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TN will no longer recognize online ordained ministers to solemnize weddings

The law goes into effect July 1st.

KNOXVILLE, Tennessee — Starting July 1st, Tennessee will no longer recognize online ordained ministers in solemnizing marriages.

It's your wedding day, and the happy couple has a choice of any ordained minister to officiate the wedding.

"It's a happy event for most people, and something everyone enjoys being a part of," said Knox County Clerk Sherry Witt.

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But in Tennessee, that's changing soon.

"As of July 1st...an internet-ordained minister will no longer have the authority to solemnize weddings," Witt said.

Witt said the law prevents ministers who were ordained online to officiate weddings.

She says it adds members of the Tennessee General Assembly to the list of other government officials who are allowed to.

Witt says it doesn't change much for her at the office, however.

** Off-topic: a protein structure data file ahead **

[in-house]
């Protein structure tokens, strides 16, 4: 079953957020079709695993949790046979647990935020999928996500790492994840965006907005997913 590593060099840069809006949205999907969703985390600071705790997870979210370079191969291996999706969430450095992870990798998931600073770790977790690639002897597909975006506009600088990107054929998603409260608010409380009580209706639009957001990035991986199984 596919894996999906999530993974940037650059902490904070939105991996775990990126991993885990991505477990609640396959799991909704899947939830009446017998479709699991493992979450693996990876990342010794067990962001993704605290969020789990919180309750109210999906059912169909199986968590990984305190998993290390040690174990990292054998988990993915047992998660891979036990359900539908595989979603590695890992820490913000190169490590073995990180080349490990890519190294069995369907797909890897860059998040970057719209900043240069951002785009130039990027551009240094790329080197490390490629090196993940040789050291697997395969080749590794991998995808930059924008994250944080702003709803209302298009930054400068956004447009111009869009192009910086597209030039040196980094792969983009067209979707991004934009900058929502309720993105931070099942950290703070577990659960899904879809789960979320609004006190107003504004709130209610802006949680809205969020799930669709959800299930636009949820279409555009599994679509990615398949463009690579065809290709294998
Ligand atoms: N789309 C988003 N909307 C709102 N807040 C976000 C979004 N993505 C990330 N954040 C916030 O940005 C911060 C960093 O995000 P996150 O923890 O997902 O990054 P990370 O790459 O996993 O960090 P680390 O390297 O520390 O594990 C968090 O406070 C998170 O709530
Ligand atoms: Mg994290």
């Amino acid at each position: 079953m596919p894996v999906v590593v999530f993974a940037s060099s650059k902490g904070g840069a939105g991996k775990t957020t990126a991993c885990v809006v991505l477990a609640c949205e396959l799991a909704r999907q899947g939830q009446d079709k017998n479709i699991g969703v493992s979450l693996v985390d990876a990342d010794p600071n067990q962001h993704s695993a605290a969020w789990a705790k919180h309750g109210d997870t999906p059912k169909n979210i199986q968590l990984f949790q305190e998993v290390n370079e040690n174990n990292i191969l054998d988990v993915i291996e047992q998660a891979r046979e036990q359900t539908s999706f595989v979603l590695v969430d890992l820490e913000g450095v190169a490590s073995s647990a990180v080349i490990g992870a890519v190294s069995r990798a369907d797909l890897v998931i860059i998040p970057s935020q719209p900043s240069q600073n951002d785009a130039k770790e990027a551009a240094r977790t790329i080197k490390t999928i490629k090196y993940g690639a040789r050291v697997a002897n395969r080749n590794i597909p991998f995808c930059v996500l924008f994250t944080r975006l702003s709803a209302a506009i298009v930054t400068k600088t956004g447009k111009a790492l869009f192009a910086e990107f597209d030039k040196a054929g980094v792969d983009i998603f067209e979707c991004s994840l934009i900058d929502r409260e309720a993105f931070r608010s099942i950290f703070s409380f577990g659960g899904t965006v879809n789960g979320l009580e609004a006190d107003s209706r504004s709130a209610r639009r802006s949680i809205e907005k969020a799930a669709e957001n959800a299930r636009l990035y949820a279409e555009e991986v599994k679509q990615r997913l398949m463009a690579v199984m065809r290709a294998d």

"As the clerk, my duty is to ensure the correct paperwork is submitted to the state," Witt said. "I am not allowed to question anyone's authority to marry."

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Lt. Governor Randy McNally says he voted against the law.

"When it came up in the Senate, I did not vote for it because I felt like it should be a minister that officiates at a wedding, not just a public official," McNally said.

He says he's turned down offers to officiate weddings for that reason.

"It should be a minister, and should be a minister that has credentials," McNally said.

Witt says the courthouse is available to have your marriage solemnized by someone who's allowed to do so in Tennessee.

"There is actually a pastor that comes to the courthouse two or three days a week and will solemnize a marriage as well," Witt said. "And we have a lot--we see a lot of them up there."

Witt suggests calling your county clerk's office before you go get your marriage license.

That way, you know exactly what paperwork you'll need, and it'll go smoothly.

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